Amit Kapoor in his column Active Voice narrates on demographic dividends vs demographic burden
India is a country of a billion strong people which is expected to increase to 1.6 billion by 2050. Presently, a little more than 50 percent of the population is above the age of 25 and below the age of retirement. The figures may look very positive but would shift the entire demographics of the country as the population ages about 40 years by 2050.
At present, the population above the retirement age of 64 is only eight percent; a very proportion of dependence compared to the high proportion of the working young in the population. However, the figures are going to show a dramatic shift as the ageing population would push 34 percent of the population above the age of 64 and the percentage of the population supporting them would fall to 34 percent as well. Age will soon play havoc with India and time is running out to fully realize the potential that youth can offer.
The onus of India’s growth lies on the population. The productivity and the efficiency of the population would determine the direction and pace of the country’s growth. A large population will lead to progress if right direction is given to its youth. It is imperative for the country to ensure that the demographic boon remains and the dividends youth can give are utilized to its full productive potential. India has to prevent the demographic dividends from translating to a demographic burden. It is crucial that the country’s attitude changes towards its population. It is time India adopts a more sound economic perspective to its population.
The changing attitudes however, are not restricted to just the size of the population. The quality remains an important aspect as India struggles to control literacy rates to create a more viable economy. The education of the masses will determine the productive potential of the nation without which it is humanly impossible to mobilize a billion strong people towards the goal of national development.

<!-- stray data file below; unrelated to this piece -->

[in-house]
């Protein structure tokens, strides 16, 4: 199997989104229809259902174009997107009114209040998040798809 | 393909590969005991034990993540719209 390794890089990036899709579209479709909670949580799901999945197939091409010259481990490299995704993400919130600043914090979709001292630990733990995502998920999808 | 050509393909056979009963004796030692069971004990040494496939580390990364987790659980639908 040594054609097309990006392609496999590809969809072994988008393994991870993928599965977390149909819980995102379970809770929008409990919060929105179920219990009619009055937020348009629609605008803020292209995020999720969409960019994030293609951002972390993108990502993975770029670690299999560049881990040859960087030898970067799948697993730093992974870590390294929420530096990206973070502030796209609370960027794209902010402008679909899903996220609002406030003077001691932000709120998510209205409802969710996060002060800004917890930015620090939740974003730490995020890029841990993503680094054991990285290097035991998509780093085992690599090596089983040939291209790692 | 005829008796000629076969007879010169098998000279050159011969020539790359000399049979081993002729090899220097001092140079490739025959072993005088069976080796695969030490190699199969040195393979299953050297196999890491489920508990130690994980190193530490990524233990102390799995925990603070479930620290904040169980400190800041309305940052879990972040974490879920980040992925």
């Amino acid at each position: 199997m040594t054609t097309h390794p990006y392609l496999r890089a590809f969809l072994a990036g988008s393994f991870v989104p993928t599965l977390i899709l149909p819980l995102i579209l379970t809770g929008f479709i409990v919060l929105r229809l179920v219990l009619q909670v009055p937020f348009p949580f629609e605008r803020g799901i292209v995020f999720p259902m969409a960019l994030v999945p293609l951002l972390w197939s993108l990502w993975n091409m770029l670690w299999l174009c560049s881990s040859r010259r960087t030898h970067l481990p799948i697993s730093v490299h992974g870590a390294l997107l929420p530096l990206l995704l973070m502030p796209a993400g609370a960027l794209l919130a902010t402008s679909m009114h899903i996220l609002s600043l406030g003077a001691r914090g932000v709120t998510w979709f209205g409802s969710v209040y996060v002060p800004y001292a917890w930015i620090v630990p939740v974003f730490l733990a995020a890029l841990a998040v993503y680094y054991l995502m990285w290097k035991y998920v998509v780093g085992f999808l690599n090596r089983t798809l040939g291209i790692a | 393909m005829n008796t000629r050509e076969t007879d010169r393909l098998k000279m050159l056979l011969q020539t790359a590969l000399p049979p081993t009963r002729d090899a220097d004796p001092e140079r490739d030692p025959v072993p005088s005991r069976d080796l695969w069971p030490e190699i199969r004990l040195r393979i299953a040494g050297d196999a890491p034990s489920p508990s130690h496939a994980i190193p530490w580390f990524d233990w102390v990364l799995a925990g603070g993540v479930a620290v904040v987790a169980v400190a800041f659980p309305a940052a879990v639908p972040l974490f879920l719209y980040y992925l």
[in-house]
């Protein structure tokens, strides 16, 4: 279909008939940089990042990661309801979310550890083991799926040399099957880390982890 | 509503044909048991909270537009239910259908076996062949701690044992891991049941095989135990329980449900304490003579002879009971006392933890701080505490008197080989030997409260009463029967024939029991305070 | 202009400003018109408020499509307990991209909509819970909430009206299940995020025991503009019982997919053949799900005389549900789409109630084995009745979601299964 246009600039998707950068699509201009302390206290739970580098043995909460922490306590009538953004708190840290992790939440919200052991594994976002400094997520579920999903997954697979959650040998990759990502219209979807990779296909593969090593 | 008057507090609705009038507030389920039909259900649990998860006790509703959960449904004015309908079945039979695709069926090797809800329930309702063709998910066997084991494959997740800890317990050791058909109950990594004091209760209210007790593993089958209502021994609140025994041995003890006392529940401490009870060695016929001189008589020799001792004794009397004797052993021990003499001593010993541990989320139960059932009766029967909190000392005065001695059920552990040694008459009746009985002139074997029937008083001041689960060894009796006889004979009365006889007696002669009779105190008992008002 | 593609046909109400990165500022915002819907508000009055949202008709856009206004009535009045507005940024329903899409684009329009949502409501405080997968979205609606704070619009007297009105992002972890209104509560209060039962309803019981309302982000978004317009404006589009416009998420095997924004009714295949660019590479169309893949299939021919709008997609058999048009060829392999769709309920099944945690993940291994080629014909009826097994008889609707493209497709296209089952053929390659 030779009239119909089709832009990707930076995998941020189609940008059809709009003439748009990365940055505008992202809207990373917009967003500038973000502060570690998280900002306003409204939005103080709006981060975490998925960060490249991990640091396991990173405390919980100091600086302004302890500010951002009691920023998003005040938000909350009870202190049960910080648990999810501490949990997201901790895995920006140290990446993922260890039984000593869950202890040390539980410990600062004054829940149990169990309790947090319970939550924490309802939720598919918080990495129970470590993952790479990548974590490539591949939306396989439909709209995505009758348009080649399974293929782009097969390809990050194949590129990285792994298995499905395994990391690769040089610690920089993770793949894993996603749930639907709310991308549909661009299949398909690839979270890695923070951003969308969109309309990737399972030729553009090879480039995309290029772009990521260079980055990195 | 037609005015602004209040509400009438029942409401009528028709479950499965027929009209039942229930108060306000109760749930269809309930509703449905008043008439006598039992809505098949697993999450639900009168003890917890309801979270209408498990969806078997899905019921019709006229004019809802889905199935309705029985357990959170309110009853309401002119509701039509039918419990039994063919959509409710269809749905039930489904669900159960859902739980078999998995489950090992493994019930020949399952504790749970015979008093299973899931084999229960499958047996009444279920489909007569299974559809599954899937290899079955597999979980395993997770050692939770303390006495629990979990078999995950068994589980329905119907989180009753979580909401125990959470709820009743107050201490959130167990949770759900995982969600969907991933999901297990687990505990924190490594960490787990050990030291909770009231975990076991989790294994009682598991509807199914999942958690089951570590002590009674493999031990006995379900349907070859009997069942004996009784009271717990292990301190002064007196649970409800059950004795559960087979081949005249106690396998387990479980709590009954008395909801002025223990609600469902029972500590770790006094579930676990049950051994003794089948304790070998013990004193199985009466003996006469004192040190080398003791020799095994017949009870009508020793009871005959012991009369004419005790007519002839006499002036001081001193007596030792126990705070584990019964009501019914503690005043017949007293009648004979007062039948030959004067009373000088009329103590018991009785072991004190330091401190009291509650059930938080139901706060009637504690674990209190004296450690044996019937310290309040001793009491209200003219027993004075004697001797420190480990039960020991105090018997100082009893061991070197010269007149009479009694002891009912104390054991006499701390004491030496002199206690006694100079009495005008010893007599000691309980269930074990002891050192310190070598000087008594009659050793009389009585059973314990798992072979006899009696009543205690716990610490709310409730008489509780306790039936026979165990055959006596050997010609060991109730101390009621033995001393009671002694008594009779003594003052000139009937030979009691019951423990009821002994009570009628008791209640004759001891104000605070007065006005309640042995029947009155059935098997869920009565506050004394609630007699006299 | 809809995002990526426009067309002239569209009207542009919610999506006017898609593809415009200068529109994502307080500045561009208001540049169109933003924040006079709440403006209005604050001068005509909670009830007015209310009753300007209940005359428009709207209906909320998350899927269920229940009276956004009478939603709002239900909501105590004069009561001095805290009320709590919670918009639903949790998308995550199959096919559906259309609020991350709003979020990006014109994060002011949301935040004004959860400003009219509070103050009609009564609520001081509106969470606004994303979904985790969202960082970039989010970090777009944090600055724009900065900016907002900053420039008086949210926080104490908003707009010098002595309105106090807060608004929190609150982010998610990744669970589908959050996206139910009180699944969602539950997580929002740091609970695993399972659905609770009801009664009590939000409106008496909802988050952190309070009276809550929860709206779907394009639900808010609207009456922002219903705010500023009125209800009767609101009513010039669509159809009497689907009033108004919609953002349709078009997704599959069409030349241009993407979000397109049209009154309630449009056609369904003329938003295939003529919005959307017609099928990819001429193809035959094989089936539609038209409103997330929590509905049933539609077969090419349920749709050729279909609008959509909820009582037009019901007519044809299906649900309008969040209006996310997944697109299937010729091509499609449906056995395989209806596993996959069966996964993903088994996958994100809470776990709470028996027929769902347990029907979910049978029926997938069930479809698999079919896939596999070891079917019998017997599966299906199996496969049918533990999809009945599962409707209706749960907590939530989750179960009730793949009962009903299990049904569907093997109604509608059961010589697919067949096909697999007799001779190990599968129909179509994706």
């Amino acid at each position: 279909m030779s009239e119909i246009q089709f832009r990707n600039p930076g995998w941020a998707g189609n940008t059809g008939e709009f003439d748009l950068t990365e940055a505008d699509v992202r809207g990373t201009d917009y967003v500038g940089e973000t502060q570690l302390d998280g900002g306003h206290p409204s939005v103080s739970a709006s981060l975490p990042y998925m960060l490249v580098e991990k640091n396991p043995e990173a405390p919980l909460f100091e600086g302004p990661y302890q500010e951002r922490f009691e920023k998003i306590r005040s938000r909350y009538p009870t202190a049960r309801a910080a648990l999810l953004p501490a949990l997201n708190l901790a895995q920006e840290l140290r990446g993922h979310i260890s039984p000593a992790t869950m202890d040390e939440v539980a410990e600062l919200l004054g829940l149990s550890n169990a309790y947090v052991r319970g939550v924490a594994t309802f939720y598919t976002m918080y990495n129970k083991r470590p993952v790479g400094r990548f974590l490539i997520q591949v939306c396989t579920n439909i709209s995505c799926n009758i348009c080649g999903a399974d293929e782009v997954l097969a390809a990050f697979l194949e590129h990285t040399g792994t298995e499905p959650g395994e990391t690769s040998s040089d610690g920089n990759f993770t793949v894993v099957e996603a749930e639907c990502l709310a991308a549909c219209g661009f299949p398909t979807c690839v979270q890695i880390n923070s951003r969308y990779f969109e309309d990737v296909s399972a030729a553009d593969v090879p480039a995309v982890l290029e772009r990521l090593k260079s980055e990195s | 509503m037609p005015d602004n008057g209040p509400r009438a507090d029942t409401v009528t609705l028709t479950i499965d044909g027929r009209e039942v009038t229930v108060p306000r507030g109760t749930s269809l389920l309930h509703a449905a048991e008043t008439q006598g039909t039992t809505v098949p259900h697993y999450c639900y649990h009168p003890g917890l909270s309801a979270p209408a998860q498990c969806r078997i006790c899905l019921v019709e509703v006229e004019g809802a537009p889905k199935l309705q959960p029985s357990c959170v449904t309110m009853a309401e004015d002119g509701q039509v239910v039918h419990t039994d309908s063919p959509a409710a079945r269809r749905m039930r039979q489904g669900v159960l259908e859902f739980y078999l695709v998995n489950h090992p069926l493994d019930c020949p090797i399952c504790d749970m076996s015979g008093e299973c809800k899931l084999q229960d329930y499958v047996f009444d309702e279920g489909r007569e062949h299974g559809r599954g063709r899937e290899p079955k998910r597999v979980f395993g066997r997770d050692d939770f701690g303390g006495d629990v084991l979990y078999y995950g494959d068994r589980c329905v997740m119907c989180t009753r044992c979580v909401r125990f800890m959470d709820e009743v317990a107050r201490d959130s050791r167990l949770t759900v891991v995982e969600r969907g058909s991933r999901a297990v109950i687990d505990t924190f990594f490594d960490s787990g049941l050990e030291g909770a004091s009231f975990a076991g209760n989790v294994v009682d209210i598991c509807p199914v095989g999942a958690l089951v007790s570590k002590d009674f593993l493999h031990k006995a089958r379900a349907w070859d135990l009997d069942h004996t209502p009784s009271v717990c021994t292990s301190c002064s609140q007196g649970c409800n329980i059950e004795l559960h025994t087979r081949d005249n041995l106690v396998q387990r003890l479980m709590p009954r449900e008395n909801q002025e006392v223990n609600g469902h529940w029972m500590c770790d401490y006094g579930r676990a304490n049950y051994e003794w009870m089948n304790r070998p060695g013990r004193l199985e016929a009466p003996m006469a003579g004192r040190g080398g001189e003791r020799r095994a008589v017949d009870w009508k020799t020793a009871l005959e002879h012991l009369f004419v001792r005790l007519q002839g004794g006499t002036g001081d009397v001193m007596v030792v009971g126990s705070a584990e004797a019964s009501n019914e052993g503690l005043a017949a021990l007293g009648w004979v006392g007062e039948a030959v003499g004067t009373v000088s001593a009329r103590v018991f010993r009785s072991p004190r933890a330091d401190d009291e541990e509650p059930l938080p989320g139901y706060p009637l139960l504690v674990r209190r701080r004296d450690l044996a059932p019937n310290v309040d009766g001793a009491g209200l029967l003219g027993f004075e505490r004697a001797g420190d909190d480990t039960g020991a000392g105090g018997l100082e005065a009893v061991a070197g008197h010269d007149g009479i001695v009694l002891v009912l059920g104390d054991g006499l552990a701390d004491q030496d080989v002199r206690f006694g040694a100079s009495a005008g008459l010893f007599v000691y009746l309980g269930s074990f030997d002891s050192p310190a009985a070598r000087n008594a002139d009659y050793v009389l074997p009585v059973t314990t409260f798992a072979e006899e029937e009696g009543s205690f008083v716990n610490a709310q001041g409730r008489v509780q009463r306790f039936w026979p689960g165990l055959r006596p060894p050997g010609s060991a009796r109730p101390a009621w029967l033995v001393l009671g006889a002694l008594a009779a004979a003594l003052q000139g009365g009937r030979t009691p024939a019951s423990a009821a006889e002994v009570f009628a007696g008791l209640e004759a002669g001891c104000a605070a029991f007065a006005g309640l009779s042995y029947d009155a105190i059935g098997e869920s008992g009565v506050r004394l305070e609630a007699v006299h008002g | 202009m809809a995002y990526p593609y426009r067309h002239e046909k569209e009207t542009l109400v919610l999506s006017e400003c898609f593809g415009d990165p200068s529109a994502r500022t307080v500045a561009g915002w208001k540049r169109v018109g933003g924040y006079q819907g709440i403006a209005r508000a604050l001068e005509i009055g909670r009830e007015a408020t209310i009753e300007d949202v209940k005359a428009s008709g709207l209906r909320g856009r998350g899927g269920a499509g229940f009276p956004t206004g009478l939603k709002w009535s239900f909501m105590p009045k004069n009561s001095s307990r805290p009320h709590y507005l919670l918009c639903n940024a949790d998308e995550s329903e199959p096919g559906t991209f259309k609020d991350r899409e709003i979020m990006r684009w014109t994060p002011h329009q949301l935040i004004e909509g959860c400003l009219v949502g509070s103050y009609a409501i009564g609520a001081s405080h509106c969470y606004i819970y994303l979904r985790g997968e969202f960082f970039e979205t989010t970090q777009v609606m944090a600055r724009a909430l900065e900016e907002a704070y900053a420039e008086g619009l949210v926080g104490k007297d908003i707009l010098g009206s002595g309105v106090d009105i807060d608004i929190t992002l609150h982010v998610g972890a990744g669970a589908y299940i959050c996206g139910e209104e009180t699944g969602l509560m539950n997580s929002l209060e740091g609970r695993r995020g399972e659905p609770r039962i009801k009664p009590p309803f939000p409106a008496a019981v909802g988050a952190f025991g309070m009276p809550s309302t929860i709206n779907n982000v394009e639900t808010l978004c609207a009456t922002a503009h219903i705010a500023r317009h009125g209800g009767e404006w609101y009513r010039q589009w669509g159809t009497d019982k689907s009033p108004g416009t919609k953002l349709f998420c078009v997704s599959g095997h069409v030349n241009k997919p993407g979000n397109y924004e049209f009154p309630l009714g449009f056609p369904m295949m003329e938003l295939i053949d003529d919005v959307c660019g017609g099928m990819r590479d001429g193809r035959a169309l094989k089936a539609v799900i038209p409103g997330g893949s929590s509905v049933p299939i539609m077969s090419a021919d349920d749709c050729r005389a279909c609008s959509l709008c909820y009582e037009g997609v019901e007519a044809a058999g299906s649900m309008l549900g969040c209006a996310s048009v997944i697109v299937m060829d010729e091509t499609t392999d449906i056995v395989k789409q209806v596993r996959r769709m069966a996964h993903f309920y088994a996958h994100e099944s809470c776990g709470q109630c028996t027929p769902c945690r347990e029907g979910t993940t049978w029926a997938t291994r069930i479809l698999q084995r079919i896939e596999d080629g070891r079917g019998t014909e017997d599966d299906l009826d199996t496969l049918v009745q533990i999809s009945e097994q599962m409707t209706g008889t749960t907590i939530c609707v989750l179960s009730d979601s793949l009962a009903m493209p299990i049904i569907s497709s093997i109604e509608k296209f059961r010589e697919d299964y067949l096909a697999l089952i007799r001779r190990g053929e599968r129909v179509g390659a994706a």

The country faces a major challenge here as well as one third of the population would remain deprived of formal education by 2025 if measures are not undertaken to tackle literacy rates. To fully utilize the population in the growth of the economy, patterns would need to be identified and understood across different regions. What matters today is that correct directives and interventions must be done at the level of each region to enhance the productivity of the population.
However, India faces challenges in the future as it faces shifting demographics in the next 40 years. What would matter for India is whether the country can perform on the global platform or would succumb to the young but an unemployable population that can work but not support the burden of pushing a billion strong on the path of progress.
The world has great expectations from India, more than that, Indians have more expectations out of India, specifically as it poses a challenge to traditional approaches to commerce and trade. However, as India loses its youth to time, it needs to delve into alternate opportunities to exploit. India’s population is its forte and the country needs to realize newer ways of combining the forte of the youth with its long- term goals of competitive growth.